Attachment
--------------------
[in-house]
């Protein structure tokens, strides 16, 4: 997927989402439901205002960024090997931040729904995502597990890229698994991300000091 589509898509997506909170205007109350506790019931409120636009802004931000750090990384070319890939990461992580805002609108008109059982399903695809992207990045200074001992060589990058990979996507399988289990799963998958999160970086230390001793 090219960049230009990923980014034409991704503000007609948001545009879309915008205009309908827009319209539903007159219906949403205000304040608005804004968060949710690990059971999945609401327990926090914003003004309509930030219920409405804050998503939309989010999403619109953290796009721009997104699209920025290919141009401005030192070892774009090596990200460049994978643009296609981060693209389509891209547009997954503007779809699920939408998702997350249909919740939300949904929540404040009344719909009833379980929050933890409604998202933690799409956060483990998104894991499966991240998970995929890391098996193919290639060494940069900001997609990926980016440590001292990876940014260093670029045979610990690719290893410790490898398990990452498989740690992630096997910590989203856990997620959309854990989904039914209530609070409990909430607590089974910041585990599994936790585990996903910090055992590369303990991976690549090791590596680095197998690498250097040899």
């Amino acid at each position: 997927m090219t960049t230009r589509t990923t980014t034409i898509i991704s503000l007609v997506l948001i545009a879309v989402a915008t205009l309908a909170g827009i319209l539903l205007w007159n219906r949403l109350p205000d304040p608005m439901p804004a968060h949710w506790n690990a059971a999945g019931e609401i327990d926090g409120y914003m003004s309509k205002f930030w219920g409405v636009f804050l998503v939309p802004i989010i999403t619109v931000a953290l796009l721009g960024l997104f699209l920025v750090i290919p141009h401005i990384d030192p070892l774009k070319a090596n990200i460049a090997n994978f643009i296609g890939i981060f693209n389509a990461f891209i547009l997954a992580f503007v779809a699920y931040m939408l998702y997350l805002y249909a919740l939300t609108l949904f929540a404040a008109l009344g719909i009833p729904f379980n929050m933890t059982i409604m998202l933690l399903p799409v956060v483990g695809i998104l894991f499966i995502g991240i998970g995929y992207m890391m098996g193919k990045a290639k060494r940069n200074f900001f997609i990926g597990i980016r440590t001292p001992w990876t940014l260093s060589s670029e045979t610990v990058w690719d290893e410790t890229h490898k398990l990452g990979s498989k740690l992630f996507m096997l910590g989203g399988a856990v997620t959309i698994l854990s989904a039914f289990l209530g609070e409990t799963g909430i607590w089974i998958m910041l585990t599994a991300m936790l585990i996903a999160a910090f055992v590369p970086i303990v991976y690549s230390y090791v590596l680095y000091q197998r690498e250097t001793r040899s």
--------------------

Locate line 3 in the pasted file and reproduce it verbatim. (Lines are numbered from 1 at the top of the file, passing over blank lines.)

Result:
């Amino acid at each position: 997927m090219t960049t230009r589509t990923t980014t034409i898509i991704s503000l007609v997506l948001i545009a879309v989402a915008t205009l309908a909170g827009i319209l539903l205007w007159n219906r949403l109350p205000d304040p608005m439901p804004a968060h949710w506790n690990a059971a999945g019931e609401i327990d926090g409120y914003m003004s309509k205002f930030w219920g409405v636009f804050l998503v939309p802004i989010i999403t619109v931000a953290l796009l721009g960024l997104f699209l920025v750090i290919p141009h401005i990384d030192p070892l774009k070319a090596n990200i460049a090997n994978f643009i296609g890939i981060f693209n389509a990461f891209i547009l997954a992580f503007v779809a699920y931040m939408l998702y997350l805002y249909a919740l939300t609108l949904f929540a404040a008109l009344g719909i009833p729904f379980n929050m933890t059982i409604m998202l933690l399903p799409v956060v483990g695809i998104l894991f499966i995502g991240i998970g995929y992207m890391m098996g193919k990045a290639k060494r940069n200074f900001f997609i990926g597990i980016r440590t001292p001992w990876t940014l260093s060589s670029e045979t610990v990058w690719d290893e410790t890229h490898k398990l990452g990979s498989k740690l992630f996507m096997l910590g989203g399988a856990v997620t959309i698994l854990s989904a039914f289990l209530g609070e409990t799963g909430i607590w089974i998958m910041l585990t599994a991300m936790l585990i996903a999160a910090f055992v590369p970086i303990v991976y690549s230390y090791v590596l680095y000091q197998r690498e250097t001793r040899s």